Opec producers fret about the destruction of demand for crude oil setting in if prices rise too high. Judging from the EIA’s latest short-term forecasts, their concerns about further declines in developed world demand might be borne out by this year’s US driving season.
The EIA says any boost from economic recovery for gasoline demand will be wiped out by higher prices, which the agency expects will be about 50c/gallon higher this summer than last year’s driving season – $2.92 compared to $2.44, to be exact, and prices will likely exceed $3 at times. The EIA, which has raised its 2010 WTI forecast slightly to $80.74, also says every dollar of sustained price increase above its forecasts will result in about a 2.4c per gallon increase for gasoline and diesel.
Although liquids consumption overall fell 4.2 per cent in 2009, gasoline consumption itself was unchanged – which the EIA puts down partly to lower prices.
But for 2010, the EIA writes (our emphasis):
Motor Gasoline. During this summer season, projected motor gasoline consumption increases by 0.5 percent over last summer, substantially lower than the 0.8-percent growth rate recorded last summer. Gasoline consumption last summer was stimulated by both the beginning of economic recovery and a $1.37-per-gallon decline in gasoline prices from the previous year. In addition, there was a reversal in the trend of public transportation usage, which fell by 3.8 percent in 2009 after having risen by 4 percent in 2008 (American Public Transportation Association). This summer, the stimulus to demand from the continuing modest economic recovery is constrained by the projected $0.48-per-gallon average increase in gasoline prices over last summer.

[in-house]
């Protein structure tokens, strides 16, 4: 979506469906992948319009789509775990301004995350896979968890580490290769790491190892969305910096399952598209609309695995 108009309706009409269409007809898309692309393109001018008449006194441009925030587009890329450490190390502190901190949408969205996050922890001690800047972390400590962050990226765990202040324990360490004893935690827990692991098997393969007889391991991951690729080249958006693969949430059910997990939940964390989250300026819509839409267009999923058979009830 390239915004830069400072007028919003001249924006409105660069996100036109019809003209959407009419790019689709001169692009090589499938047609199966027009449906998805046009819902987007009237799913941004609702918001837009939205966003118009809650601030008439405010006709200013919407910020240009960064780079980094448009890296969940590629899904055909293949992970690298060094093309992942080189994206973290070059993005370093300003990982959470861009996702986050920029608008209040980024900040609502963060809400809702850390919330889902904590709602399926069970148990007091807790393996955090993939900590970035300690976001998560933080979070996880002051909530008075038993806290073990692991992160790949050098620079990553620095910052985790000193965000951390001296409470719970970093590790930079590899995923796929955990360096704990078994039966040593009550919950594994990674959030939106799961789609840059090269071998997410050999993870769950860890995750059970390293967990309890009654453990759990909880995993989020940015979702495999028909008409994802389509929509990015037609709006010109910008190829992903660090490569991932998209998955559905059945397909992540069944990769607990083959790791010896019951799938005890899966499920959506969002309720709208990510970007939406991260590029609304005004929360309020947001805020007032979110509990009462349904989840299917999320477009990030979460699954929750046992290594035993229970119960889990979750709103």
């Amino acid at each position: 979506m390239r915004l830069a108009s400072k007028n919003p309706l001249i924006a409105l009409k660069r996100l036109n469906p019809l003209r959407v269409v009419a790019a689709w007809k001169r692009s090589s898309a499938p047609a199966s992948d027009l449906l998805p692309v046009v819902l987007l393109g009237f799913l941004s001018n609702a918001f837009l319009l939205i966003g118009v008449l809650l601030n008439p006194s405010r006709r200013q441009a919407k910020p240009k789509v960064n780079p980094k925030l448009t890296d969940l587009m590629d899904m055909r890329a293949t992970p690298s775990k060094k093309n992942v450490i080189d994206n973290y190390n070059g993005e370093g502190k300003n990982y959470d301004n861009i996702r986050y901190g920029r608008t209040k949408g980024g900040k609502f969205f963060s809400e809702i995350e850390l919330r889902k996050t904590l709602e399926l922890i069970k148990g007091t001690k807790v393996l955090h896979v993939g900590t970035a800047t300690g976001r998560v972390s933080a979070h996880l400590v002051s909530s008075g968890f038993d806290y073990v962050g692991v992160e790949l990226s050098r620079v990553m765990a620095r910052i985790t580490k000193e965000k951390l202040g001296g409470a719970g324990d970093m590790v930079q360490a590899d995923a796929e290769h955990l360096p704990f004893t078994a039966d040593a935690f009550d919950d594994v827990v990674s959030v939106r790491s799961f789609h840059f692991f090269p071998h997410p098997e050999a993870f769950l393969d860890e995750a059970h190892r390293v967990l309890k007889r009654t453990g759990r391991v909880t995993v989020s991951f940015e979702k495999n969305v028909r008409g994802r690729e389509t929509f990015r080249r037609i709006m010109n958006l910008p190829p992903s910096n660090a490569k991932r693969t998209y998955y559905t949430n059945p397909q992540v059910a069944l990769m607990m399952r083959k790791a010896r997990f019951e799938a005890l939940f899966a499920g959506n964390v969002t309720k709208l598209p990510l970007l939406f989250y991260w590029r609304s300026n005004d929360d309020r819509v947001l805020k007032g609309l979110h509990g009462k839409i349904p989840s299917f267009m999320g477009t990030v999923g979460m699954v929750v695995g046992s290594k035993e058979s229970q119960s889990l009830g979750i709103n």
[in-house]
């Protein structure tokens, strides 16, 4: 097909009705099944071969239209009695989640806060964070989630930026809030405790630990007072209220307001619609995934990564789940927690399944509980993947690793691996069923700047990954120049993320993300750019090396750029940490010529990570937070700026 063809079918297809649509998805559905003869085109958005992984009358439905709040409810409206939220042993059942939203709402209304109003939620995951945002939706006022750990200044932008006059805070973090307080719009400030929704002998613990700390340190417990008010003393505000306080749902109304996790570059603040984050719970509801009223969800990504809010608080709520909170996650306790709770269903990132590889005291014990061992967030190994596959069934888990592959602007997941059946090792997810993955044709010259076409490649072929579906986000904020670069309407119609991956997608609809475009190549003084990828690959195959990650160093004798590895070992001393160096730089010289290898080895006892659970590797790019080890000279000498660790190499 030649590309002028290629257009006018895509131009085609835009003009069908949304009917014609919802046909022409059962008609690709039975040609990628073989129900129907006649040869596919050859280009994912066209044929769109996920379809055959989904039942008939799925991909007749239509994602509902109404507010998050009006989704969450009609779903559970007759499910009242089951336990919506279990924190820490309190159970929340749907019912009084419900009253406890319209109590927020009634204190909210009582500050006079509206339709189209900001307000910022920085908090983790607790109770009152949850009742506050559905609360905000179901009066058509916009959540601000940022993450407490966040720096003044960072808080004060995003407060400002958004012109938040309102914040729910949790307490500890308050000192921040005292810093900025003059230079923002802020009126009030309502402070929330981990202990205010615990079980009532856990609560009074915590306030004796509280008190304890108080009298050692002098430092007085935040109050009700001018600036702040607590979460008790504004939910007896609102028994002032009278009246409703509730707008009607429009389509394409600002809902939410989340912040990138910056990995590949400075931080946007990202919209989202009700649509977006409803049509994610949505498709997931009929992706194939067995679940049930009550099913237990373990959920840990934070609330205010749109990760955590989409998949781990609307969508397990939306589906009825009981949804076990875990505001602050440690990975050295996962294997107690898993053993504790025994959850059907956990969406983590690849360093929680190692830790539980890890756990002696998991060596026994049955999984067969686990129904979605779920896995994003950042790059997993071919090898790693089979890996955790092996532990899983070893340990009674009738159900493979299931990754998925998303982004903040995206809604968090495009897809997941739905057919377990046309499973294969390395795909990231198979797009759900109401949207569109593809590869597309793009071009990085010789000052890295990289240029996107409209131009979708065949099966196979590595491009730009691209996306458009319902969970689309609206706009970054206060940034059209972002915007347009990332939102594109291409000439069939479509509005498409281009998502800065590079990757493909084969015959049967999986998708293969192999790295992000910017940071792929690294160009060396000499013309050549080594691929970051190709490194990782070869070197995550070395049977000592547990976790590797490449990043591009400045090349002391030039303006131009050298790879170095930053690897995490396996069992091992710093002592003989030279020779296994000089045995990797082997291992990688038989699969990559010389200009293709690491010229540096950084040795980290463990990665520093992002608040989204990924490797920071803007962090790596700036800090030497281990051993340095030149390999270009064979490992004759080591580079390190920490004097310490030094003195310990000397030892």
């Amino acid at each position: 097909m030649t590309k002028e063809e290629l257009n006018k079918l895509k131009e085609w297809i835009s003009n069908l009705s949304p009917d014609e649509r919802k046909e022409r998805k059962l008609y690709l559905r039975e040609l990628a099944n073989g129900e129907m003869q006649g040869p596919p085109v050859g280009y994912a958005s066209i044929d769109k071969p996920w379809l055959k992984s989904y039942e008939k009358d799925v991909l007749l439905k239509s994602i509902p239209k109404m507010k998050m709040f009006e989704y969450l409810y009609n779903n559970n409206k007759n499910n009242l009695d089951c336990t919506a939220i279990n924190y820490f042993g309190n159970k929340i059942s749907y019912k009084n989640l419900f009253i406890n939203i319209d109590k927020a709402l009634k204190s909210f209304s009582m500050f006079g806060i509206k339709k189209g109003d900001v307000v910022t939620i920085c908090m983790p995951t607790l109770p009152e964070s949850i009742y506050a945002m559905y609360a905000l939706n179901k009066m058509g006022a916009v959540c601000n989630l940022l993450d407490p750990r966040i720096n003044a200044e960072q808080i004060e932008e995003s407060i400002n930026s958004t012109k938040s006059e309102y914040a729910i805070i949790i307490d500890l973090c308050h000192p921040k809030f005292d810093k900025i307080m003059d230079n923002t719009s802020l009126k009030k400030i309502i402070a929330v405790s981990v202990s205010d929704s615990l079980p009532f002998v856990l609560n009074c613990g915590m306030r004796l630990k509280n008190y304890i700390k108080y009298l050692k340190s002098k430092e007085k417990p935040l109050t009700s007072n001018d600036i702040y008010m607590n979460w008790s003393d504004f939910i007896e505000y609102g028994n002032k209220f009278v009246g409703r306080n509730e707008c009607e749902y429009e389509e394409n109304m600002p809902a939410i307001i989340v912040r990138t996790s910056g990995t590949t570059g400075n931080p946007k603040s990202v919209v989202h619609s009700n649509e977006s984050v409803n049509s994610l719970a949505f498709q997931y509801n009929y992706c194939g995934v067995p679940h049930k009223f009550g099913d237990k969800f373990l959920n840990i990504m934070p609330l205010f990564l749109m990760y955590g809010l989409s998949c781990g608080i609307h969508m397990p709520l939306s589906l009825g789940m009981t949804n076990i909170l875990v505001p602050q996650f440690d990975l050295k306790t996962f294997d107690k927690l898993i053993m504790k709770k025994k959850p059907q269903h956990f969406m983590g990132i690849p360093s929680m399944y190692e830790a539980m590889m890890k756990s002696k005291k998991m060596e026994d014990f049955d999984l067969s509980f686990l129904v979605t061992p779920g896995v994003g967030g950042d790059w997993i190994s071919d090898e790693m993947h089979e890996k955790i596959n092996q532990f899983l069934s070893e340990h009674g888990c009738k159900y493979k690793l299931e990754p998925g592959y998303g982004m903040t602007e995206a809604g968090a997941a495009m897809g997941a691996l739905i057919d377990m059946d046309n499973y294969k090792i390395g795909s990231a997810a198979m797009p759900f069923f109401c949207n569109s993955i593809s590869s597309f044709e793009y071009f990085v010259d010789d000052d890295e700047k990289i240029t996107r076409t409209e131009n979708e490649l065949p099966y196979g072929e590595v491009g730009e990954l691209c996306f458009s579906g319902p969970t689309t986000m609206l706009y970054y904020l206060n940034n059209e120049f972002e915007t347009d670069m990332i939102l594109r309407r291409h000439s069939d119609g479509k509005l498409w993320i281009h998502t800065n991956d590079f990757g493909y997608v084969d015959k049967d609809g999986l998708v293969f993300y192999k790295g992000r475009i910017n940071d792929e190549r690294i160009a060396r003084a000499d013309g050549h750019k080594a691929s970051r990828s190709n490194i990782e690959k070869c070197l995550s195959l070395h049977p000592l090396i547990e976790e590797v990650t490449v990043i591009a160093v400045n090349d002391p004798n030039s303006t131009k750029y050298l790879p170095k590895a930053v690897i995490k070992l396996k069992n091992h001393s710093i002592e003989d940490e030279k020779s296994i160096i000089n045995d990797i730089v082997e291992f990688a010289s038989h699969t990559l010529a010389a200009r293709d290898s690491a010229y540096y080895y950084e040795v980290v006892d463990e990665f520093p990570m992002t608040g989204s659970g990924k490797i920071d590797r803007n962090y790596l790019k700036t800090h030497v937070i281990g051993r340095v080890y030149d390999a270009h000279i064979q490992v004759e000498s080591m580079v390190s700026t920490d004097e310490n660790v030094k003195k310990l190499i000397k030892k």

Indeed, a recent note by economist and analyst Philip K. Verleger shows how spending on gasoline fell away last year:
So even if consumption remained steady, the amount spent on gasoline fell significantly.